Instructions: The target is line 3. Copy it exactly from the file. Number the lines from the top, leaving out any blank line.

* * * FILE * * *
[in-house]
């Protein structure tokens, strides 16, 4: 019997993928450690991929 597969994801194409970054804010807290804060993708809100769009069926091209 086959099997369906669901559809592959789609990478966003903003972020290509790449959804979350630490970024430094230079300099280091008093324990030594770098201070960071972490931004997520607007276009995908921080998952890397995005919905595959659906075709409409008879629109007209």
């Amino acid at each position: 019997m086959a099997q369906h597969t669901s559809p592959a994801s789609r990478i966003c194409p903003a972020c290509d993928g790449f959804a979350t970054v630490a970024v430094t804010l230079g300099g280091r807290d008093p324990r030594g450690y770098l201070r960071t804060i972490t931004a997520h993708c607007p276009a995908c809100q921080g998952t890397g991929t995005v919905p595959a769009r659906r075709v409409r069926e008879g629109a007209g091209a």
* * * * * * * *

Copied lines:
């Amino acid at each position: 019997m086959a099997q369906h597969t669901s559809p592959a994801s789609r990478i966003c194409p903003a972020c290509d993928g790449f959804a979350t970054v630490a970024v430094t804010l230079g300099g280091r807290d008093p324990r030594g450690y770098l201070r960071t804060i972490t931004a997520h993708c607007p276009a995908c809100q921080g998952t890397g991929t995005v919905p595959a769009r659906r075709v409409r069926e008879g629109a007209g091209a």